A Review of the Nigerian Energy Industry

Gas price, electricity tariff may increase -FG

power transmission station15 May 2014, Abuja – The price of gas to power plants in Nigeria may be increased in the nearest future and this may lead to a total review of electricity tariffs across the country, the Federal Government has said.

It said gas-to-power price may rise from its current $1.5 to $2m mbtu and this may affect the tariffs on electricity.

The Minister of Power, Prof. Chinedu Nebo, disclosed this to chief executives of power firms in Abuja on Thursday at the headquarters of the Nigerian Electricity Regulatory Commission during a facility tour.

Nebo’s statement was prompted by complaints made by the power firms who were faced with huge revenue losses since the sector was privatised.

The minister said, “There are private people who want to do gas too, and they are saying that if they can be assured of even $2 as opposed to $1.5, they will be able to develop their gas and make sure that it get to our Gencos.

“We need to look into all these and when that is done I believe we will now need to review the entire tariff structure so that there will be the requisite amount of money coming in so as to compensate for that increase.”

Electricity generation companies had raised the alarm that the huge revenue loses which they often incur may mar the privatisation of Nigeria’s power sector.

Using his firm as an example, the Managing Director/CEO, Egbin Power Plc, Mr. Mike Uzoigwe, who spoke on behalf of the Gencos, lamented the loses recorded by his company since it was physically handed over to its current management on November 1, 2013.

He noted that although the management had invested about N7bn in strengthening the plant to perform optimally, it had lost revenue to tune of about N570m from November 1, 2013 till date.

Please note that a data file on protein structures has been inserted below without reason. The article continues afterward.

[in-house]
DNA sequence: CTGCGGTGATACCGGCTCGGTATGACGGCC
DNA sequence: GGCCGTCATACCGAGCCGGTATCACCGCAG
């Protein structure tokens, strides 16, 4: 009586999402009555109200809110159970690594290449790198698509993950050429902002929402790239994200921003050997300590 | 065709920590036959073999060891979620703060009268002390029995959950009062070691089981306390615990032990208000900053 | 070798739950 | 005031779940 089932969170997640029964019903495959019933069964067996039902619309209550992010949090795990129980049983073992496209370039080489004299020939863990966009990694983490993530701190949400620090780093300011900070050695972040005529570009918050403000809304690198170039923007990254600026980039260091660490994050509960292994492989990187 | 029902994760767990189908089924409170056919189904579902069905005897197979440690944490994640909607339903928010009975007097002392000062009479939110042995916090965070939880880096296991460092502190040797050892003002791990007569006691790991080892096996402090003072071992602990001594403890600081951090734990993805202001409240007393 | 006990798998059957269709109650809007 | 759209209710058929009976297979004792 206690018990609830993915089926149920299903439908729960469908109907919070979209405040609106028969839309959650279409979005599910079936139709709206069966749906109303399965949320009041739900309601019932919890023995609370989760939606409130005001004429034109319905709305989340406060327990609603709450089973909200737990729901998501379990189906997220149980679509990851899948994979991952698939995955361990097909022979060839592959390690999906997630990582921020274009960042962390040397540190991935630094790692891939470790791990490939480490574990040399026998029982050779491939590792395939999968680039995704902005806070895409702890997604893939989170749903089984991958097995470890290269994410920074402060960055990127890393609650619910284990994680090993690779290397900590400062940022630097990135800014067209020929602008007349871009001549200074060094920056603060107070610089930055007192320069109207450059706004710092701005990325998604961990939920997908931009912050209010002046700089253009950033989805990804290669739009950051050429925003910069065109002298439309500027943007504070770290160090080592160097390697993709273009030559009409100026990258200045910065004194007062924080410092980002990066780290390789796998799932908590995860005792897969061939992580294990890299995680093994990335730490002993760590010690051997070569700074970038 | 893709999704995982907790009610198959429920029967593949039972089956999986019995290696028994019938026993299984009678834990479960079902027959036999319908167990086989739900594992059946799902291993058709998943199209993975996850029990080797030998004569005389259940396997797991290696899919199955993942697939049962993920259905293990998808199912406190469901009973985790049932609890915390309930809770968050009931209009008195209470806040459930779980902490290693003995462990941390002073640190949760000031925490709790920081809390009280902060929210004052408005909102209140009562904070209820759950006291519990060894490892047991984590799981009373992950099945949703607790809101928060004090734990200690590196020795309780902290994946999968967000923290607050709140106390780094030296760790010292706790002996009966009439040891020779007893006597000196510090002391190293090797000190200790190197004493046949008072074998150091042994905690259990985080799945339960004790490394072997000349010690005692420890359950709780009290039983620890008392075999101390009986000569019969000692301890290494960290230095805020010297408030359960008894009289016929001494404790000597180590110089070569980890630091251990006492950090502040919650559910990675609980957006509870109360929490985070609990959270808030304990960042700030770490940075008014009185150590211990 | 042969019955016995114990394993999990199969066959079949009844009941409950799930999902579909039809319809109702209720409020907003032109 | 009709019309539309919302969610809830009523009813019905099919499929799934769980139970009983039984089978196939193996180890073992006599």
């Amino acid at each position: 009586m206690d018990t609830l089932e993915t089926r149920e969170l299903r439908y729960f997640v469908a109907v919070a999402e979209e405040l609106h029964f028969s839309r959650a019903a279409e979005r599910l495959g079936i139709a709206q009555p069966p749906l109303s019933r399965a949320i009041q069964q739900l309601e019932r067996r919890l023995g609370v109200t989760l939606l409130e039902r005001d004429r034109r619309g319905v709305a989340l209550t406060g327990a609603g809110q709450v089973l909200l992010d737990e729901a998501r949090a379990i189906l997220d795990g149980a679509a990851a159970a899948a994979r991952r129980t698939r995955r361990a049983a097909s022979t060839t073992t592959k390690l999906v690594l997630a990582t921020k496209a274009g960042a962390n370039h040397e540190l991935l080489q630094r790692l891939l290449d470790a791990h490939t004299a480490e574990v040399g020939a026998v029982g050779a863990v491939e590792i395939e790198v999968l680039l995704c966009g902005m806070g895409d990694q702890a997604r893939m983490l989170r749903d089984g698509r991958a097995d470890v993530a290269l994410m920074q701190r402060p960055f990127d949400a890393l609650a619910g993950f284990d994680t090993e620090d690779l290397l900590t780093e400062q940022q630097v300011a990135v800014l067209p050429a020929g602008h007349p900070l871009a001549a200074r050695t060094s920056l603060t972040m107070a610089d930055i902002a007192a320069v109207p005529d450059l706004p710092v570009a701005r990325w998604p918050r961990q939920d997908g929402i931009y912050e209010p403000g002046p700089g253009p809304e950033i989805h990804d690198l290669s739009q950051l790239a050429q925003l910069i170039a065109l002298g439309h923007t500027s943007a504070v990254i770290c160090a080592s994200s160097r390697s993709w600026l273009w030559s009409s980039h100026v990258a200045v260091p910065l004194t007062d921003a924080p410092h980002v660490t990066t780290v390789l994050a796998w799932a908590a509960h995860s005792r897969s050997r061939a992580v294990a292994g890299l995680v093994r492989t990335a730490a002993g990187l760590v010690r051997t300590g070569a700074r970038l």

According to him, if the development persists, it may send negative signals to potential investors that may want to invest in the sector, as “no (electricity) business can continue the way it is running now.”

Uzoigwe cited the existence of huge metering gap and the lingering inadequate supply of gas as some of the factors hampering the industry from moving forward.

He said, “Our experience after privatisation is undesirable. This is because as at end of last month, our books showed that we are losing revenue to tune of about N570m. The revenue profile in the electricity industry is very poor. And if any future investor should look in, it will give results that may not be desirable for the country.

“Whatever could be done to help grow the profile would be desirable and help us, going forward. Two factors are impinging on our moving forward, the fact that consumers are not metered. The second one is the issue of gas; we can never over emphasise the problem the lack of gas is causing in the industry.”

Uzoigwe added that: “At Egbin, we have invested N7bn from November 1, 2013 to date, to bring that plant to a point where it could be reliable. One thing is to have this available capacity, another thing is the reliability of this capacity. We have brought it to the point where it is reliable to generate 1080megawatts.

“But in the last three months we have been generating only about 600MW at most. And we cannot take advantage of the economy of scale in the business we are doing, therefore we are continuously losing revenue. NERC has tried to bring about whatever we need to be doing now to mitigate the difficulties in revenue loss by allowing us to take only 60 per cent of our capacity charge, which even the market operator is paying what it should be, so we are just accumulating debts continuously every month.”

He noted that power distribution firms were also complaining that consumers hardly pay for electricity consumed.

He said, “So whatever could be done in the direction to make it possible to generate power, sell it and make profit in the business is more paramount than any other thing. I do not think the business can continue the way it is running now. Otherwise the whole essence of privatisation will be defeated.”